Monday, December 12, 2005

Io Saturnalia - or why Christmas is NOT at risk

Image hosted by Photobucket.comNanovirus: The war on Winter Solstice. When I was a kid, Christmas celebrations started after Thanksgiving. Not that long ago it was traditional to put up Christmas trees on Christmas Eve after the kids had gone to bed.

Today Christmas decorations appear before Halloween - I guess retail never figured out how to make money on Samhain or Turkey Day. And yet everywhere you turn you hear about the "War on Christmas." Actually there seems to be a war on all non-Christian Solstice Celebrations.

What happened to the idea of tolerance?
For example, while it remained customary for one Christian to say Merry Christmas to another, to a stranger it was considered more thoughtful to say "Season's Greetings," or "Happy Holidays." Such was the beauty of tolerance: all faiths were able to be true to their origins while respecting their fellow humans' right to do the same.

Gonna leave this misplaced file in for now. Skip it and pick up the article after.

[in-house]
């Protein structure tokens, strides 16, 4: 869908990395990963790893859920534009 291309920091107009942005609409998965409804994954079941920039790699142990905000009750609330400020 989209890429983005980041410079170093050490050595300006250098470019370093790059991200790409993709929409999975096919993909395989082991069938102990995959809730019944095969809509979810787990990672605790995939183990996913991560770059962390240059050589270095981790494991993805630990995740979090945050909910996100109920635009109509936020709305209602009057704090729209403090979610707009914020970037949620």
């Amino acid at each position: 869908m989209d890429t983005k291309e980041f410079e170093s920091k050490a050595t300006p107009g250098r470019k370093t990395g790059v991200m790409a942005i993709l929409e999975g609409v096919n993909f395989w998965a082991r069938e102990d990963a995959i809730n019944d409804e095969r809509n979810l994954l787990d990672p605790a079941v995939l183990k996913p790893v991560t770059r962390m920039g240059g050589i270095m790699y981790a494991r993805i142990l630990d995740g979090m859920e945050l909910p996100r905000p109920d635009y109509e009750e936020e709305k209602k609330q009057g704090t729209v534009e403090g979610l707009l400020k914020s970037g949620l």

Do you doubt there is a war on non-Christian holidays? The war is long-standing. Consider the date.
The Romans honored Saturn, the ancient god of agriculture, each year beginning on December 17 in a festival called the Saturnalia. This festival lasted for seven days and included the winter solstice, which at that time fell on December 25 (today, following calendar reform, it falls on December 21).
Was the Roman census taken in the winter? Doubtful. It was easier to usurp the going holiday than it was to suppress it. Trees that do not die decorated to celebrate the return of the sun, switched so that they are used in celebrations by a group of people who await the the return of "the Son."

Today companies that want their employees to say "Happy Holidays" in deference to the idea that not all of their customers are Christian, are crucified. They are forced to pander to the majority and kept from showing respect and tolerance to minority.

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